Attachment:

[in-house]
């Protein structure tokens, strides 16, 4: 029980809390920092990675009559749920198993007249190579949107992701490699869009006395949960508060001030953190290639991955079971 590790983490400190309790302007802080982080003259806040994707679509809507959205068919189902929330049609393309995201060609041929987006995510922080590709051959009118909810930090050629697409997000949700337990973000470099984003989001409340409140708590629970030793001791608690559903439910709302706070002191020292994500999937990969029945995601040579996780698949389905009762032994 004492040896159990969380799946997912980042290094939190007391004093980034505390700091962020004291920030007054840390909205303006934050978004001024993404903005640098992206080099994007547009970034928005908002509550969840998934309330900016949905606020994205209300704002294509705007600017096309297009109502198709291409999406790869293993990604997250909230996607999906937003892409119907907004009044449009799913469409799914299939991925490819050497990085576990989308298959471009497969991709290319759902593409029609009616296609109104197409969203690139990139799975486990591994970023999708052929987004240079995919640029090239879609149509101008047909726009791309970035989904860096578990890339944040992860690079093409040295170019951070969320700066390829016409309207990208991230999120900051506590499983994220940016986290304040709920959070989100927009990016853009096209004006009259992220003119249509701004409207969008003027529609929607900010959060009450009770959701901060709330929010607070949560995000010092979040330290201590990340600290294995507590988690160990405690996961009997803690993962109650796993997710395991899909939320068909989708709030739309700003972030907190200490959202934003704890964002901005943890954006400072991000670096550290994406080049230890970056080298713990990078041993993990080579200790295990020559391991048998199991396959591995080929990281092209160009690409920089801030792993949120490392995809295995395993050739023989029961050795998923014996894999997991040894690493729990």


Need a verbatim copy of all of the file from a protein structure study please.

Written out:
[in-house]
């Protein structure tokens, strides 16, 4: 029980809390920092990675009559749920198993007249190579949107992701490699869009006395949960508060001030953190290639991955079971 590790983490400190309790302007802080982080003259806040994707679509809507959205068919189902929330049609393309995201060609041929987006995510922080590709051959009118909810930090050629697409997000949700337990973000470099984003989001409340409140708590629970030793001791608690559903439910709302706070002191020292994500999937990969029945995601040579996780698949389905009762032994 004492040896159990969380799946997912980042290094939190007391004093980034505390700091962020004291920030007054840390909205303006934050978004001024993404903005640098992206080099994007547009970034928005908002509550969840998934309330900016949905606020994205209300704002294509705007600017096309297009109502198709291409999406790869293993990604997250909230996607999906937003892409119907907004009044449009799913469409799914299939991925490819050497990085576990989308298959471009497969991709290319759902593409029609009616296609109104197409969203690139990139799975486990591994970023999708052929987004240079995919640029090239879609149509101008047909726009791309970035989904860096578990890339944040992860690079093409040295170019951070969320700066390829016409309207990208991230999120900051506590499983994220940016986290304040709920959070989100927009990016853009096209004006009259992220003119249509701004409207969008003027529609929607900010959060009450009770959701901060709330929010607070949560995000010092979040330290201590990340600290294995507590988690160990405690996961009997803690993962109650796993997710395991899909939320068909989708709030739309700003972030907190200490959202934003704890964002901005943890954006400072991000670096550290994406080049230890970056080298713990990078041993993990080579200790295990020559391991048998199991396959591995080929990281092209160009690409920089801030792993949120490392995809295995395993050739023989029961050795998923014996894999997991040894690493729990």